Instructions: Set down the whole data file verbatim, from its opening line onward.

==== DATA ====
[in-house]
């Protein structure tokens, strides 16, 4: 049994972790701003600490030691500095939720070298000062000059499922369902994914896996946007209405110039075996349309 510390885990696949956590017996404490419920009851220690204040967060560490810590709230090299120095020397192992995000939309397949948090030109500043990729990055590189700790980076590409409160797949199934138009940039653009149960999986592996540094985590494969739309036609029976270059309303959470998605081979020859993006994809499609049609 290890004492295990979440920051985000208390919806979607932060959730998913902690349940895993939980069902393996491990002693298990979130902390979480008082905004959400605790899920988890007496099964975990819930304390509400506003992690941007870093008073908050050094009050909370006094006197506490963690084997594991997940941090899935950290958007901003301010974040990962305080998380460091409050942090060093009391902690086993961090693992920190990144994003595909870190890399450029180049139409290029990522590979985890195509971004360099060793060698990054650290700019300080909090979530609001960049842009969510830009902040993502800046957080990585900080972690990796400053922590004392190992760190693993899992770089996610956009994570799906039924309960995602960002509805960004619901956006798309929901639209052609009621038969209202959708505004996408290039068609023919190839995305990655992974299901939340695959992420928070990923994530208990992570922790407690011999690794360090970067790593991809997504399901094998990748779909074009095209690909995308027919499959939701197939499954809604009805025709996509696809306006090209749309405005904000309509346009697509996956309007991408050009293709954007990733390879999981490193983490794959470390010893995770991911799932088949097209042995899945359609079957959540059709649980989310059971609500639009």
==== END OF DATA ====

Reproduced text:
[in-house]
């Protein structure tokens, strides 16, 4: 049994972790701003600490030691500095939720070298000062000059499922369902994914896996946007209405110039075996349309 510390885990696949956590017996404490419920009851220690204040967060560490810590709230090299120095020397192992995000939309397949948090030109500043990729990055590189700790980076590409409160797949199934138009940039653009149960999986592996540094985590494969739309036609029976270059309303959470998605081979020859993006994809499609049609 290890004492295990979440920051985000208390919806979607932060959730998913902690349940895993939980069902393996491990002693298990979130902390979480008082905004959400605790899920988890007496099964975990819930304390509400506003992690941007870093008073908050050094009050909370006094006197506490963690084997594991997940941090899935950290958007901003301010974040990962305080998380460091409050942090060093009391902690086993961090693992920190990144994003595909870190890399450029180049139409290029990522590979985890195509971004360099060793060698990054650290700019300080909090979530609001960049842009969510830009902040993502800046957080990585900080972690990796400053922590004392190992760190693993899992770089996610956009994570799906039924309960995602960002509805960004619901956006798309929901639209052609009621038969209202959708505004996408290039068609023919190839995305990655992974299901939340695959992420928070990923994530208990992570922790407690011999690794360090970067790593991809997504399901094998990748779909074009095209690909995308027919499959939701197939499954809604009805025709996509696809306006090209749309405005904000309509346009697509996956309007991408050009293709954007990733390879999981490193983490794959470390010893995770991911799932088949097209042995899945359609079957959540059709649980989310059971609500639009």